JOURNALISM 190: BEYOND GOOGLE AND WIKIPEDIA (Professor Abah and Professor Grefe)

Winter 2020

Introduction and Schedule


Additional course materials are provided in Sakai


Class Schedule

  • January 15 – Introduction;  Google and Remembering  (Grefe)
  • January 22  – Freedom of Information (Abah)
  • January 29  – Magazine and Newspaper Databases  (Grefe)
  • February 5 – Scholarly/Academic Journal Article Databases (Grefe)
  • February 12 – Fact-Checking  (Abah)
  • February 19 --  The Universe of Books, c. 2020 (Grefe)
  • March 4  – U.S. Government Information (Grefe)
  • March 11 – 
  • April 1  –  Court Records -- Online and Offline  (Toni Locy)
  • April 8 -- Backgrounding Companies with Public Sources  (Abah) 
  • April 15-- W&L Sources for Marketing Research  (John Tombarge)
  • April 22 --  Backgrounding People with Public Sources  (Abah)



The ability to quickly locate accurate information will distinguish you in your academic and professional careers. In this one-credit course, you will explore the complex information environment in which we live. You will be introduced to credible information sources that academic researchers, journalists, and public relations professionals rely on to conduct scholarly research, to report and write news stories, and to find, analyze and present research on trends in mass communications. You will learn how algorithms and corporations influence the information you see on the Web, as well as the best search strategies for finding what you need, on and off-line.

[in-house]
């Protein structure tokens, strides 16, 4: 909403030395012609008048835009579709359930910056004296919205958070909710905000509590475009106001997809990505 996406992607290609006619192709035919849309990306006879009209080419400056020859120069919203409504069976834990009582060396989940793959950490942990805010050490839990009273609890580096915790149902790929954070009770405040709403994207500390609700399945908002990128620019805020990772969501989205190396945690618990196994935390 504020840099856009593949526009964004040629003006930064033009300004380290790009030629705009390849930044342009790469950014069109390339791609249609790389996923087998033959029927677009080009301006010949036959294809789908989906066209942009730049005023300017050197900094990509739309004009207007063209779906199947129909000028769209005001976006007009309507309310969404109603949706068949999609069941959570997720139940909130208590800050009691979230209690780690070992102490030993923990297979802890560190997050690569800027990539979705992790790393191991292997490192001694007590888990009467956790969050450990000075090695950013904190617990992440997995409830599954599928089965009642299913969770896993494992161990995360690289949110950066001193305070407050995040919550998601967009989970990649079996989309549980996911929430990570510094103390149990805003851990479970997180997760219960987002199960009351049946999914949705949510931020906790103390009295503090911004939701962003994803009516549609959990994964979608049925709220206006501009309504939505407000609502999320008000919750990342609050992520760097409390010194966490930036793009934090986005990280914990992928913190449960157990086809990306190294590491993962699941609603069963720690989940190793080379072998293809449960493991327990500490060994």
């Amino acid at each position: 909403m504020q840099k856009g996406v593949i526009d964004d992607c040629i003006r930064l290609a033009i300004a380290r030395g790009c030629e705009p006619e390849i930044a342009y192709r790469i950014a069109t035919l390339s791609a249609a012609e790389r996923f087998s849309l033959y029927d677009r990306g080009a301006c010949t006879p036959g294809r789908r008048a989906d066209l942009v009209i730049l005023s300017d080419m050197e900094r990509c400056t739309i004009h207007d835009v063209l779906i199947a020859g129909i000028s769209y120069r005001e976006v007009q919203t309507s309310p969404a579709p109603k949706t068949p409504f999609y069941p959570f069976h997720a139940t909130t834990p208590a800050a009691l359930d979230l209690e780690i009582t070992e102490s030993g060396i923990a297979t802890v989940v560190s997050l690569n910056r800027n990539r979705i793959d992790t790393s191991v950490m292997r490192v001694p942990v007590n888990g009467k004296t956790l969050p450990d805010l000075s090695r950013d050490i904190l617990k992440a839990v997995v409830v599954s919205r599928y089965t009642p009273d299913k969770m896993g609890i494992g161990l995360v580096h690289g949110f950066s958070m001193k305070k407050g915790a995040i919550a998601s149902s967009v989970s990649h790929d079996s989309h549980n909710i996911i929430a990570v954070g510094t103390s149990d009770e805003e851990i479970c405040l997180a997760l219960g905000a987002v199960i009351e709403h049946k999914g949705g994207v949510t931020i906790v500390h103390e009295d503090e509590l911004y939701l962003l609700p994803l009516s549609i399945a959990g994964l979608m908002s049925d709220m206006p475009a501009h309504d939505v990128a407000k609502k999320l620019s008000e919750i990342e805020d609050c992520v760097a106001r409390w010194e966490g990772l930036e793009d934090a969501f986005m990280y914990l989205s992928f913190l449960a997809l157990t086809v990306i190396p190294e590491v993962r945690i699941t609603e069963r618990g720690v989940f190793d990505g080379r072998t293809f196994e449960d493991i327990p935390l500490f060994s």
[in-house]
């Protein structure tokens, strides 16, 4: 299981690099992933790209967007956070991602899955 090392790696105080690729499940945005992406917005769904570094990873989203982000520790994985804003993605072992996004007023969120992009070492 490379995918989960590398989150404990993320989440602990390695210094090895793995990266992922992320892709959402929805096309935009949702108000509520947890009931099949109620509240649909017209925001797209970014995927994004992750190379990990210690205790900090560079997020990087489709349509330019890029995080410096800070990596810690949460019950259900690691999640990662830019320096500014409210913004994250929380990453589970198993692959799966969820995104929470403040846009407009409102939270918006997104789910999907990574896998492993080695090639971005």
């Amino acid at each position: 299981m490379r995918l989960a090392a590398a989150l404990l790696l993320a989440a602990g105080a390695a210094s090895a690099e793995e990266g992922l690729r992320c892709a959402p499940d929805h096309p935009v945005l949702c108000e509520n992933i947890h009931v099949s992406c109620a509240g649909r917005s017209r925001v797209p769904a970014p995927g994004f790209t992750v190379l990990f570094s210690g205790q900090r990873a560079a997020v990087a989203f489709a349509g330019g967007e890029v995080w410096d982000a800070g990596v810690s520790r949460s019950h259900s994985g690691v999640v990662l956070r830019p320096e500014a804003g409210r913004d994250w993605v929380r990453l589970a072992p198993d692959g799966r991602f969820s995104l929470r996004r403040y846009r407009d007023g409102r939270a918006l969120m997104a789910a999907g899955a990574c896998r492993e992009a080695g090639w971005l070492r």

Through weekly classes and assignments, you will strengthen your research skills by learning how knowledge is organized and how to evaluate information once you have found it.

There is no text for the course, but there will be occasional handouts. You will be introduced in every class to complex information and data sources and be expected to spend time outside of class learning how to navigate them.

Every week, you will be assigned an exercise to apply the information discussed in class. Expect to spend one or two hours on each assignment. Unless told otherwise, all assignments are due NO LATER THAN 11:45 PM on the Friday following the class meeting.  Turn them in as email attachments to Prof. Abah or Prof. Grefe. Your assignment grade will be determined by:

  • The extent to which you follow directions and exhibit mastery of the topic
  • The quality of your presentation, including spelling and grammar
  • Punctuality. Late assignments -- even a couple minutes late -- will receive a zero.
  • Missed assignments will receive a zero.

Your course grade will be the average of your assignment grades, plus class attendance. More than one unexcused absence will lower your grade. If you are unable to make a class because of illness, a death in the family, or other legitimate reason, let Prof. Abah and Prof. Grefe know before the class.

Washington and Lee University makes reasonable academic accommodations for qualified students with disabilities. All undergraduate accommodations must be approved through the Office of the Dean of the College. Students requesting accommodations for this course should present an official accommodation letter within the first two weeks of the term and schedule a meeting outside of class time to discuss accommodations. It is the student’s responsibility to present this paperwork in a timely fashion and to follow up about accommodation arrangements. Accommodations for test-taking must be arranged with the professor at least a week before the date of the test or exam, including finals.